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Remembering “The Greatest”

10 June 2016 Views From The Booth Sports

AliGreetings again from “The Booth!”

At the time of this writing, the Major League Baseball season is about a third of the way complete, and the Nats & O’s are in first place in their respective divisions. Dare we dream of a “Beltway Series”? What a storyline that would be: The team whose ownership tried to keep baseball out of The Nation’s Capital versus DC’s team! So far, so good…

Now, to today’s topic. There’s no way I can add to the millions of spoken and written words about the late Muhammad Ali.  He was truly an original, a boxing legend who became a world ambassador.  Think of how amazing it was that in a time without social media, the internet, etc., that Ali could travel to the most remote corner of the world and instantly be recognized.

He was also possibly the first real “trash-talker”.  No one could out-talk Ali, with his witty poems and put-downs. But there was a method to his madness.  Ali realized that these things put fannies in seats, and his boxing matches were “events” that transcended the world of sports. Ali understood the art of promotion.

Case in point: you may or may not remember when Ali “fought” the great Japanese wrestler Antonio Inoki in 1976. This was to settle the great debate of “boxer versus wrestler.” The bout turned out to be a farce, with Inoki on his back most of the fight kicking at the Champ.  But I digress. Leading up to the fight, Ali made an appearance on a WWF (now WWE) TV card and taunted wrestler Gorilla Monsoon. Ali entered the ring, and was immediately put into an “airplane spin” by Monsoon, who later said “I could have done anything I wanted to him.”  Ali made himself a villian (or in pro wrestling parlance, a “heel”) in order to build hype for his match with Inoki. He knew how to sell tickets.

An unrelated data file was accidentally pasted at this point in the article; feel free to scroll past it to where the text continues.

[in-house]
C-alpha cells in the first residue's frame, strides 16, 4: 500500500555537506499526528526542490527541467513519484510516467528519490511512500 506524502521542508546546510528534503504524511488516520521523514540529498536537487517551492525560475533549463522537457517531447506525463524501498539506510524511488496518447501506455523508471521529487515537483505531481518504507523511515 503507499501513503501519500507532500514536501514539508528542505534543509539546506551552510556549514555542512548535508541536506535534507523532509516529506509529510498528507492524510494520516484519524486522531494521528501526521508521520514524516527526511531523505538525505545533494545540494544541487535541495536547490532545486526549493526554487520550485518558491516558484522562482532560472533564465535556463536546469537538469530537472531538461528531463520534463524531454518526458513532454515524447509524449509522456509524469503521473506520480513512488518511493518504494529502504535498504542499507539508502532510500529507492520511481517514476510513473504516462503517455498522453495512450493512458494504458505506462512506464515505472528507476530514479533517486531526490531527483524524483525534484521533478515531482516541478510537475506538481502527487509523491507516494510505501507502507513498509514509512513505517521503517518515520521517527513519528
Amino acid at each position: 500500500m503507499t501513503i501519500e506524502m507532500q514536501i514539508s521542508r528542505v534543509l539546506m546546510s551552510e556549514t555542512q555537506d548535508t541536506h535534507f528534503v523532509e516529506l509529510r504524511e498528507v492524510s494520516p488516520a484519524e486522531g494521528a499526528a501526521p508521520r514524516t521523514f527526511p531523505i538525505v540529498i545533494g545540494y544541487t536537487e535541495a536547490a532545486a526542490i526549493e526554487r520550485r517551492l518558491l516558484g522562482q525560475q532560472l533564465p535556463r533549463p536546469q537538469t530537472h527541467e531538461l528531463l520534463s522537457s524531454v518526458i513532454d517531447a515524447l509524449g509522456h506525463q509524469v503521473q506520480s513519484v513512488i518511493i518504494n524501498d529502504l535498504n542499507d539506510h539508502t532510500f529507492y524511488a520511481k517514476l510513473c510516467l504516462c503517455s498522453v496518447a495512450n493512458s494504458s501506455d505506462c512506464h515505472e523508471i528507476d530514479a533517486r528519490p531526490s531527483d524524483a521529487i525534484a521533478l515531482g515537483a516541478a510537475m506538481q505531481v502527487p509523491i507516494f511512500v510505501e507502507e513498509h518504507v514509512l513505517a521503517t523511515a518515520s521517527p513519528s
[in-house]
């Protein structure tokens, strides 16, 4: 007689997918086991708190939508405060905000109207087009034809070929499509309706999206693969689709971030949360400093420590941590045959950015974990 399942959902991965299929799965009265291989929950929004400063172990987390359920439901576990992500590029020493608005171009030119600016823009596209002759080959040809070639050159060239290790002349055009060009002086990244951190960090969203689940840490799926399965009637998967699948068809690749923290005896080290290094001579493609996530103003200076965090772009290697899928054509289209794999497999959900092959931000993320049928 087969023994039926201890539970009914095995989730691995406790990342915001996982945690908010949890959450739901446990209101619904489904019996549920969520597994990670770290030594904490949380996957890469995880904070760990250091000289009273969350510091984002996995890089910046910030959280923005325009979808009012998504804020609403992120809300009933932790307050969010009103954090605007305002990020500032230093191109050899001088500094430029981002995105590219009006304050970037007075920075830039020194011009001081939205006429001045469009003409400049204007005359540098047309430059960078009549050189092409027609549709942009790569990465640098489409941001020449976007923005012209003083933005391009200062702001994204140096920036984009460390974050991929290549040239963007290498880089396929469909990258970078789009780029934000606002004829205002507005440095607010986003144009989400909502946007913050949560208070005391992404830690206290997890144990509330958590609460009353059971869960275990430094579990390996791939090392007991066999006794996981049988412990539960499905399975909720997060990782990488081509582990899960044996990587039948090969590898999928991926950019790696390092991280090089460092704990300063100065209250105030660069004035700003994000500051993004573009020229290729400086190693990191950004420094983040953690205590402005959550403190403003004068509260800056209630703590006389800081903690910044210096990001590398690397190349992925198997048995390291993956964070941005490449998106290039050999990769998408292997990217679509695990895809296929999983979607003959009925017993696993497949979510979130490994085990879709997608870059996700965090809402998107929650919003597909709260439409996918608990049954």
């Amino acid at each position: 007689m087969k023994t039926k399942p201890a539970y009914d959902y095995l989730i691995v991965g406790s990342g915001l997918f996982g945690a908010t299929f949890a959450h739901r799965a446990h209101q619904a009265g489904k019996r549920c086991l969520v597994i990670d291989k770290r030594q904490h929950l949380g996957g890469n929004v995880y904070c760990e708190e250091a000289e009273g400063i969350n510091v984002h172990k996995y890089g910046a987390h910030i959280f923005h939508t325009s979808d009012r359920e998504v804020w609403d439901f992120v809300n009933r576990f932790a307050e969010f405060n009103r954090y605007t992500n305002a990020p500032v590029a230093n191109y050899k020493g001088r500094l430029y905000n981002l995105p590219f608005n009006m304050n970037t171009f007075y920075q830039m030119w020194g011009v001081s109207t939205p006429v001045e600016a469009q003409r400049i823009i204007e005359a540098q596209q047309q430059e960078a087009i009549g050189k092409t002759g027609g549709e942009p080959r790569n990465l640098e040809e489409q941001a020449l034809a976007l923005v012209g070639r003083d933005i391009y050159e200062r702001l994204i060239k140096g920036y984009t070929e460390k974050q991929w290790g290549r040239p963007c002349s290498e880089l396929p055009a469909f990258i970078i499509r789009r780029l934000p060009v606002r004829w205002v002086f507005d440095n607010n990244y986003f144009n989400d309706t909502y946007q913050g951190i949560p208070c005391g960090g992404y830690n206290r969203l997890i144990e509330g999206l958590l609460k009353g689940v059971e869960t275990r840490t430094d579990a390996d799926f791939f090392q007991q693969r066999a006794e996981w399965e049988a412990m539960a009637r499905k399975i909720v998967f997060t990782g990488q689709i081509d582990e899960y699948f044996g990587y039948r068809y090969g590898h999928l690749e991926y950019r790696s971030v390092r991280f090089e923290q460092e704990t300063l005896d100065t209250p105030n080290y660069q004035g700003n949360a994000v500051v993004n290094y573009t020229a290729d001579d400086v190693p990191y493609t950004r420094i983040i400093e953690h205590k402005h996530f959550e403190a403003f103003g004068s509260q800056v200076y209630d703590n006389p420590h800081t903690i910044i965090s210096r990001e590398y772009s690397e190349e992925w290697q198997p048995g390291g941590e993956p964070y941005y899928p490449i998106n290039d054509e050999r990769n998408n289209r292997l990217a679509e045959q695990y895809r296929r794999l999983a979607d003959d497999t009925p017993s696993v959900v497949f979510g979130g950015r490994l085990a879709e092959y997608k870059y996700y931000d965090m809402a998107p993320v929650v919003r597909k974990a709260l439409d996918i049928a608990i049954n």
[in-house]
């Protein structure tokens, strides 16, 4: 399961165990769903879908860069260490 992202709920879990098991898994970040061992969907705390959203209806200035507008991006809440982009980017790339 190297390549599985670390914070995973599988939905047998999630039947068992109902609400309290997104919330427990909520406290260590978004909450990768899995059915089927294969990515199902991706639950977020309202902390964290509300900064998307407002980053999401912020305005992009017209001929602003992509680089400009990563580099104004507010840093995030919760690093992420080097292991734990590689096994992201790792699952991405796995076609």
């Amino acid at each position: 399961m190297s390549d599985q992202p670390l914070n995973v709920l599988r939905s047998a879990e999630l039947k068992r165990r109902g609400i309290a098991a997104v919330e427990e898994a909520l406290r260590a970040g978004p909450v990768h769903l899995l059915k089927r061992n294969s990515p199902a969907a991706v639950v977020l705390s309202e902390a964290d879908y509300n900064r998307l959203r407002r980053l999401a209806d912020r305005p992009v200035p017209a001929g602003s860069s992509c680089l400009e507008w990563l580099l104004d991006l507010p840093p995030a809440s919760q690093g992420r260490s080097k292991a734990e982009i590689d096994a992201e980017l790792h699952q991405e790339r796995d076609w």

My memories of Ali take me back to the classic Ali-Frazier fights. There was no pay-per-view, so I had to listen through the static of a far away AM radio station for round-by-round updates. If you wanted to see the fight, you had to watch Wide World of Sports a week or 2 later. There were “closed circuit” locations, but none near me.

Growing up in a conservative household, I rooted for “Smokin’ Joe” in these fights. A lot of folks on that side of the fence still called Ali by his former name Cassius Clay. Frazier represented conservative, blue-collar, pro Vietnam War America (not by his design), while Ali represented the liberal, anti-war faction of the country.  These were polarizing fights that went beyond the ring.

Time, however, has a tendency to give things a milder hue, and with his passing, we remember Ali as a man who was larger than life, a man who, whether or not we shared his views, was willing to sacrifice his boxing career for his convictions.  He was boisterous, brash, and loud, and backed it up, much to the dismay of a lot of us. He came from humble beginnings to become 3-time Heavyweight Champion of the World, and inspired millions to reach for their dreams.

He floated like a butterfly, and stung like a bee. Rest in Peace, Muhammad Ali.

That’s it from The Booth!  GO HORNETS!







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